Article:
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“Considering the rudimentary understanding that most Japanese have of the faith, I was concerned that my colleagues and others around me would feel uneasy.
Turkish national Muhammet Ali Gerz has just sat down for his dinner break when his wife Yuri joins him at the couple’s restaurant, a small kebab shop they opened in 2016 near Nakano Station in Tokyo.She says negative images portrayed in the press influenced her perceptions of Islam, but that her relationship with her husband has given her a different understanding of the religion. Once, when seeing her about to swat a mosquito, he implored her to wave away the insect instead of killing it.She says he even catches errant flies and releases them outside. It made me realize that Muslims are different from the stories you often see on the news.”Throughout their courtship and into marriage, Ali was careful to keep his faith from dominating the couple’s relationship.In Ali’s view, a person must not let the opinions of others sway the relationship he or she builds with God.Moved by this view, Yuri began studying Islam of her own volition.“There is a tendency to believe that Muslims are forgiving of extremist groups because they share the same faith,” she says.
“Whenever possible, I let people know that this is not at all the case.”A colleague once told Abdurahman that in Japan a person’s religion is of no concern in the workplace.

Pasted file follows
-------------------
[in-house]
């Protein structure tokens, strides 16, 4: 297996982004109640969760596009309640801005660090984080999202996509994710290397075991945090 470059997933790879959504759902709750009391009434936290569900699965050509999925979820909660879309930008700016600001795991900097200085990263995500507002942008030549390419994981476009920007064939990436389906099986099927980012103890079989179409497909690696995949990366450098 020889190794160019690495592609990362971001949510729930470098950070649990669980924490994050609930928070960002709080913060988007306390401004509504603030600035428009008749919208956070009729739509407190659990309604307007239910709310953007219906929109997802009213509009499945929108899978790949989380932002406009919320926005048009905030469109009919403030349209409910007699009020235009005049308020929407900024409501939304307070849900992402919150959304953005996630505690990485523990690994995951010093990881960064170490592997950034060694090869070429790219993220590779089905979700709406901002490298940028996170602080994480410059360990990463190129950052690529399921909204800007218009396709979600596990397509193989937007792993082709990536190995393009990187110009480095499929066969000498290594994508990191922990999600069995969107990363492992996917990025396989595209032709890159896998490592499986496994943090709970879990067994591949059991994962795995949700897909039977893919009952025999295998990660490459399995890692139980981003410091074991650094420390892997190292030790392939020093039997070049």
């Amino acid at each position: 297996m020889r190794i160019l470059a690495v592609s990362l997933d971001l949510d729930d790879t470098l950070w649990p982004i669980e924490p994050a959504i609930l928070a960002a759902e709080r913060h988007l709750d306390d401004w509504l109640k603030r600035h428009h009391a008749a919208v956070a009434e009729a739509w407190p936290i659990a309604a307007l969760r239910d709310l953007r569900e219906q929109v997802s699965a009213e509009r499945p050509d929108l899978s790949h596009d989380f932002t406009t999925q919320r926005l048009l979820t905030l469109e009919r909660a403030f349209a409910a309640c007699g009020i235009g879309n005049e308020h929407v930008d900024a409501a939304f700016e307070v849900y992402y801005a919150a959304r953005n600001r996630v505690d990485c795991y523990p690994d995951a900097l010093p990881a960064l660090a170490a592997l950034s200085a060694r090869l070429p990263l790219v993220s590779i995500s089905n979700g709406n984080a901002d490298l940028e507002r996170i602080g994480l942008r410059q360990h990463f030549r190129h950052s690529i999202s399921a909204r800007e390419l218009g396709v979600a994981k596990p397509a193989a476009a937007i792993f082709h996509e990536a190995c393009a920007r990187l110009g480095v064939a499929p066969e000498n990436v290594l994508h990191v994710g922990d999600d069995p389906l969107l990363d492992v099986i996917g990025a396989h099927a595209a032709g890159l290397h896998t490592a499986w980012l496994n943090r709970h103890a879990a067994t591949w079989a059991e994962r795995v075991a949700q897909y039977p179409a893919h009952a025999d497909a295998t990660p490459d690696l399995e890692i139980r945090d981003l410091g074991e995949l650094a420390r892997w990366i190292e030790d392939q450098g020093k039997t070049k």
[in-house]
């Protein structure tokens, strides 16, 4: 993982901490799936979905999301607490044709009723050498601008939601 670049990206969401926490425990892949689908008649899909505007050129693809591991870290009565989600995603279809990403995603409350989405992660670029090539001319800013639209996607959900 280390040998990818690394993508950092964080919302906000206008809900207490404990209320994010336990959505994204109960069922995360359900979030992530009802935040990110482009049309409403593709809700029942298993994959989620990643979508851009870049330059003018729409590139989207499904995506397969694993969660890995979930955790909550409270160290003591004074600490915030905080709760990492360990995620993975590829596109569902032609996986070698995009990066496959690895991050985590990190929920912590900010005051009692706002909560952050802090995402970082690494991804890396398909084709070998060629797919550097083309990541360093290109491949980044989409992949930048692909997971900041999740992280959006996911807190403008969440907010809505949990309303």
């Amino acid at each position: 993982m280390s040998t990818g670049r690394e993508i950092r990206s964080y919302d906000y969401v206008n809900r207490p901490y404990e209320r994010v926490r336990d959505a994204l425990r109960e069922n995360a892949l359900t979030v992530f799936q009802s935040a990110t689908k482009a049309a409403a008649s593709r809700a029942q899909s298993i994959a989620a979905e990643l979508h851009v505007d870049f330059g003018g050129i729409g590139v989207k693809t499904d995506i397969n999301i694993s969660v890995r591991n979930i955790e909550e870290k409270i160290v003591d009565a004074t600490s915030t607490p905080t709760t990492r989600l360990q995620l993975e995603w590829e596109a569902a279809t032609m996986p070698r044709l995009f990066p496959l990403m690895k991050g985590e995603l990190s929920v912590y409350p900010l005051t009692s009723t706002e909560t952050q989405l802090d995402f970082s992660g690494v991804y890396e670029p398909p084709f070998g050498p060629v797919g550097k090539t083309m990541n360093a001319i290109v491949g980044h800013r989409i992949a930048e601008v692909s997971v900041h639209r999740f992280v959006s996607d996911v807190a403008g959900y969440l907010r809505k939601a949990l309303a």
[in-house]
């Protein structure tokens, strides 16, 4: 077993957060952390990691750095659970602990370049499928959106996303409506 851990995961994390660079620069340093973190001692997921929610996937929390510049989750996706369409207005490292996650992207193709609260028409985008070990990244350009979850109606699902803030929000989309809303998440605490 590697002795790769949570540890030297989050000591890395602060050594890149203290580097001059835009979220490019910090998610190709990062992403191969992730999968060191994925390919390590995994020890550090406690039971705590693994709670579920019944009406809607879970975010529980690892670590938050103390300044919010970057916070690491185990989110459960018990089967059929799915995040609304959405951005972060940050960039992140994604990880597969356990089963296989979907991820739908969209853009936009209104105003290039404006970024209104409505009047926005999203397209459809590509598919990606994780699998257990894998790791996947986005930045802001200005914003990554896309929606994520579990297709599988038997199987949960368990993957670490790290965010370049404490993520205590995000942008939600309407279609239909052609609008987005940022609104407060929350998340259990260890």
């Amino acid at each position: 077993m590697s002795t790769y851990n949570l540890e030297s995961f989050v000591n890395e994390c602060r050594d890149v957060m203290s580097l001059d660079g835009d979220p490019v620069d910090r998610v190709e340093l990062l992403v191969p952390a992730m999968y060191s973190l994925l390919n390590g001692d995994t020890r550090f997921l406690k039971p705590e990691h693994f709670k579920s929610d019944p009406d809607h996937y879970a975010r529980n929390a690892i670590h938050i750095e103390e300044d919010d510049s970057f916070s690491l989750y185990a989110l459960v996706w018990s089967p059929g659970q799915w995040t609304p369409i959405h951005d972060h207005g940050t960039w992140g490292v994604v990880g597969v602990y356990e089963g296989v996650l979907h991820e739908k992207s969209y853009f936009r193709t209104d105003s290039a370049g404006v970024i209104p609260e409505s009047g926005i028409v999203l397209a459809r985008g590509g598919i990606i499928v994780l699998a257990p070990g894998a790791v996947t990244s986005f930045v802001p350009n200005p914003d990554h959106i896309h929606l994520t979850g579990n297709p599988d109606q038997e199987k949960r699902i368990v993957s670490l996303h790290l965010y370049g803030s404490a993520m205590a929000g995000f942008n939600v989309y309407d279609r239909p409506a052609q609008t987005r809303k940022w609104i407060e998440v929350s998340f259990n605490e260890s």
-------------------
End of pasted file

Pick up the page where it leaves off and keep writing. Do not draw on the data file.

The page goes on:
Yuri says her relationship with Ali has given her a better understanding of the challenges Muslims in Japan face.
When the couple opened their restaurant, Yuri searched for sites that could accommodate a prayer room to give Ali one less thing to worry about when running the shop and to make Muslim customers feel more at home.
Yuri tells how early in the relationship she was unaware that Ali was Muslim. “I finally asked him after noticing that there were some dishes he wouldn’t eat.” She attributes his reticence about his faith to the limited understanding most Japanese have of Islam.
“He won’t even pray in front of other people for fear they will misconstrue what he is doing.”Yuri admits that when she first met Ali the only thing she knew for certain about Muslims was that they abstained from eating pork.
Shopping at convenience stores is also a challenge for her husband, who does not read Japanese well enough to check the ingredients.“He tries to take everything in stride,” says Mari, “but even if he accidentally consumes something forbidden he still considers it a sin.